Harvard Portrait: Traci Green
In 1978, tennis sensation Tracy Austinhad made her first name a hot property--thus, Frank and Tina Sloan Green named their new daughter Traci. But even though Frank played high-school football and ran track in college, and Tina, who’s in the National Lacrosse Hall of Fame, coached three Temple squads to NCAA titles, they hardly expected her to play tennis, let alone make the U.S. junior team or become Harvard’s head women’s tennis coach. Traci attended the Friends Select School in Philadelphia (“I was one of the fastest kids in my class through seventh grade”); two years after learning tennis, she was top-ranked in her region. Arthur Ashe invited her to his camps and clinics in Florida; in the evenings, he “talked life skills with us,” Green recalls. “He had us solving ancient Mayan puzzles; he really thought outside the box.” Green won a full tennis scholarship to the University of Florida, which she likens to being “thrown onto a conveyor belt--our sole job was to win the NCAA title.” They did, in her sophomore year. An unconventional, all-court player, she ranked as high as fifth nationally in doubles, and won sportsmanship awards. “I’m a calm person,” she says. “You couldn’t tell whether I was winning or losing by looking at me.” Green coached at Temple herself for three years while earning a master’s in sports administration before coming to Harvard in 2007, where her team shared the 2009 Ivy title. The Ivy emphasis on academics was “very appealing,” she says. “I’ve never been a win-at-all-costs type person.” She loves Philadelphia’s pro teams and has been to the last two World Series. And she has just taken up squash. “It’s fun,” she says. “I’m terrible!”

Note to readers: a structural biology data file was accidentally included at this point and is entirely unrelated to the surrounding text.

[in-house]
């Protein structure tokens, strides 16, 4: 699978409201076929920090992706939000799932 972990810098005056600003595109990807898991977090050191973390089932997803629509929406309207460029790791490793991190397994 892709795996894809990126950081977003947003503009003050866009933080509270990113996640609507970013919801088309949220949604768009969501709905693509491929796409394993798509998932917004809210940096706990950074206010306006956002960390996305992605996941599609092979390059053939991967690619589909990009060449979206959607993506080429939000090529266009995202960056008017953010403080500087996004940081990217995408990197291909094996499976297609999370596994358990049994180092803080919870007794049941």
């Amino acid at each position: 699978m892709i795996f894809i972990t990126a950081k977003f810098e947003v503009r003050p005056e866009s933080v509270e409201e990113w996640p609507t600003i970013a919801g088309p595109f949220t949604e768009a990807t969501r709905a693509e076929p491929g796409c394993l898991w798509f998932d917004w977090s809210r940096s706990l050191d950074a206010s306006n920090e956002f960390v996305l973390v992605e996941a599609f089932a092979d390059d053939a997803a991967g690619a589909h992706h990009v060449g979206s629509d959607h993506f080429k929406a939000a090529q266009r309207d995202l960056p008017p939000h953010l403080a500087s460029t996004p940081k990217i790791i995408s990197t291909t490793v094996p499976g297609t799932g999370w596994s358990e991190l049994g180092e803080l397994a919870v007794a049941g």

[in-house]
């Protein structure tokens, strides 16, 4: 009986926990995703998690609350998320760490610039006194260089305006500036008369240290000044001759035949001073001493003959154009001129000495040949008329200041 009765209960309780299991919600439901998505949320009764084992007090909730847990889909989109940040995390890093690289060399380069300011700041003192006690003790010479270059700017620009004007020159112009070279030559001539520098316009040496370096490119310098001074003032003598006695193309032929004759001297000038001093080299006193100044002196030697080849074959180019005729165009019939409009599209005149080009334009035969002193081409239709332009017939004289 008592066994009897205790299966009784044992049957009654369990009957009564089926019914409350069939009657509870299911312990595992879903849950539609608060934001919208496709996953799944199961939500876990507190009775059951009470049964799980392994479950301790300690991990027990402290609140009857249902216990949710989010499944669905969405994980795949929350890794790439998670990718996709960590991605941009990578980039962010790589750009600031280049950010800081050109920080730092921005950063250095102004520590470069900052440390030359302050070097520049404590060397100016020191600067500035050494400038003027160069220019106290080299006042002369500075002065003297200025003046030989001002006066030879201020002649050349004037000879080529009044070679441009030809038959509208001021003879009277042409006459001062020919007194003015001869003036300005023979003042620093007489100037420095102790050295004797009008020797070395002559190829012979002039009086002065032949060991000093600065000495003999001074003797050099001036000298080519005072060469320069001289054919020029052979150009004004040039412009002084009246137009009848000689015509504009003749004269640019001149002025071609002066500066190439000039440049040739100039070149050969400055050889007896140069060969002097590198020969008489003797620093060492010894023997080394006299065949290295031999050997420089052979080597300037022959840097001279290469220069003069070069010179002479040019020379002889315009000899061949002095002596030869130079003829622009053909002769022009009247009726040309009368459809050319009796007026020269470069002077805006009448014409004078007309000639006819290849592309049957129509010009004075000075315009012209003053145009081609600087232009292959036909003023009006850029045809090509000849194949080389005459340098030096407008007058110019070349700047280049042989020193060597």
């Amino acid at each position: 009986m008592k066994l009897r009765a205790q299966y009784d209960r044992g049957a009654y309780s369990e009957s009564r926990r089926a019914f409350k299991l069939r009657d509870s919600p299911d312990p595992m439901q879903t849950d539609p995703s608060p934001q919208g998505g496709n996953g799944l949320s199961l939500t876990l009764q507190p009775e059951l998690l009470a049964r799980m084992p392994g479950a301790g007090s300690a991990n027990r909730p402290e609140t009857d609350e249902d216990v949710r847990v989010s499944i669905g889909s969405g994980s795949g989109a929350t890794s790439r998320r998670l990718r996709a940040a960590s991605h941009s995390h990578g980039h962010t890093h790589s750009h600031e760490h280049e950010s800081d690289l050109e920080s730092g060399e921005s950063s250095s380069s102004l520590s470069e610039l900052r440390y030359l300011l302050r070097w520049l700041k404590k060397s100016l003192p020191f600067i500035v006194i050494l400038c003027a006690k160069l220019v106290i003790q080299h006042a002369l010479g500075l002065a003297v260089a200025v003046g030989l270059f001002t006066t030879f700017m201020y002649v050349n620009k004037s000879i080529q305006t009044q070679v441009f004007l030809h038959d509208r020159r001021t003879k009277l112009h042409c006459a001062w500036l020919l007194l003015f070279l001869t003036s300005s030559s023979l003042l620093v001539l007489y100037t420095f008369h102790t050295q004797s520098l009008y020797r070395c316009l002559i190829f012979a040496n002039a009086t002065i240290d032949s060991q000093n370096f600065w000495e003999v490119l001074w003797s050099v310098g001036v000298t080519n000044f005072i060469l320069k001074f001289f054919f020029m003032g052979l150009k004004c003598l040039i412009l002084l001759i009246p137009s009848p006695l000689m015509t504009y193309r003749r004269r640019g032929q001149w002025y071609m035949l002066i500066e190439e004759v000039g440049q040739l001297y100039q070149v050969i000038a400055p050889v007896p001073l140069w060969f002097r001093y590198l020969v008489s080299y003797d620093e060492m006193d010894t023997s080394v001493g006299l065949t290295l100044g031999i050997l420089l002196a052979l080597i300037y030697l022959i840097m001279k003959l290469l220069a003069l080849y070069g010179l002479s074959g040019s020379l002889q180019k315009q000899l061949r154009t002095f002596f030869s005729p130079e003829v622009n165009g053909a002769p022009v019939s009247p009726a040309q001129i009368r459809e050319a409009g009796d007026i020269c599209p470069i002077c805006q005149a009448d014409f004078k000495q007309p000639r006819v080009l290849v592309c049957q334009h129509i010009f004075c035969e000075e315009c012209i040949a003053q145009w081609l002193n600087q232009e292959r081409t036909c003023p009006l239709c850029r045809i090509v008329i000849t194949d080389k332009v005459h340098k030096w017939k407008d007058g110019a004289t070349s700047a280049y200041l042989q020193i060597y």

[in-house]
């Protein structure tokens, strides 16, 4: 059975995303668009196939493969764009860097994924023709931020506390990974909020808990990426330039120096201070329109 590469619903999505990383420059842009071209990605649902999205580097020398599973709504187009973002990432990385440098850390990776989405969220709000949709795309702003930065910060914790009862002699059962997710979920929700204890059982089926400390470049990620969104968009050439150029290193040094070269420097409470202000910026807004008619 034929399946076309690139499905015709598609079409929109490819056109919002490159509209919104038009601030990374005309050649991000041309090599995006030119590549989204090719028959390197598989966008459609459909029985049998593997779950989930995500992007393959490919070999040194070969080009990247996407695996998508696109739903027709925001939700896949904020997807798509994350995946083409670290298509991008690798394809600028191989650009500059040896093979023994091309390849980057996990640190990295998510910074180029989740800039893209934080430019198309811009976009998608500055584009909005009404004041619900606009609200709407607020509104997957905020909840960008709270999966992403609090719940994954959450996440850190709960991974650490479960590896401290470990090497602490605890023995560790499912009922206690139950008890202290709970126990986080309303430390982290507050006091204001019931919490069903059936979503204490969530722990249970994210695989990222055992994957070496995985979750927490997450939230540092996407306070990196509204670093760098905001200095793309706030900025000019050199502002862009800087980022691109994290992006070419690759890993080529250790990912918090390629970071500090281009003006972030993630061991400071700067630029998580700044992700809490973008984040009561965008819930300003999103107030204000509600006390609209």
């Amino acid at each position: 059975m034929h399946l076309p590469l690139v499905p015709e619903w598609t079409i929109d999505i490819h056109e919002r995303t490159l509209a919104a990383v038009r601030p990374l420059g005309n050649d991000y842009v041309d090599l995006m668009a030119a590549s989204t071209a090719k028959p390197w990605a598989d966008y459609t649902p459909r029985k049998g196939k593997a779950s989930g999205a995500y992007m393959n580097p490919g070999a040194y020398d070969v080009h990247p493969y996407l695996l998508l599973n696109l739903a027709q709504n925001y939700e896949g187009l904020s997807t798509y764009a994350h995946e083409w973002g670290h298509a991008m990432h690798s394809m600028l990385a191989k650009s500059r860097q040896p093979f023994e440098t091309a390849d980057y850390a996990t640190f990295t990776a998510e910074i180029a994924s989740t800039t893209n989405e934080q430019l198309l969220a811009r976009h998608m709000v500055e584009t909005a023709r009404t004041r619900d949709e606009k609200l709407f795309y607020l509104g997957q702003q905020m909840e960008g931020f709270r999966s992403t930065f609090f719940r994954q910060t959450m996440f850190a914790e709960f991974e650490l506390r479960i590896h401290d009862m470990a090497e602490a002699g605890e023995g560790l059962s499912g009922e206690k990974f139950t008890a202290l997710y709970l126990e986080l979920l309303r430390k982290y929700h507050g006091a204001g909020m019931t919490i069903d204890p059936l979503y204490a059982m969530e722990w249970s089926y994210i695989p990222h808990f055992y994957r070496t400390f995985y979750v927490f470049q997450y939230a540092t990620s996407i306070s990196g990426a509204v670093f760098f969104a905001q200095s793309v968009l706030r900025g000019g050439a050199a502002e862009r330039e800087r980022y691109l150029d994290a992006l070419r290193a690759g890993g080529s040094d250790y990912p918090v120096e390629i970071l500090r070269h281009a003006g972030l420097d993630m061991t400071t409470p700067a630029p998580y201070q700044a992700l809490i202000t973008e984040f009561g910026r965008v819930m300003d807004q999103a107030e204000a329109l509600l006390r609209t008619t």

You might also like
Modeling how globalization leaves the least-skilled workers behind
Why good data are essential to understanding the Voting Rights Act
A theorist explores the limits to shrinking datasets.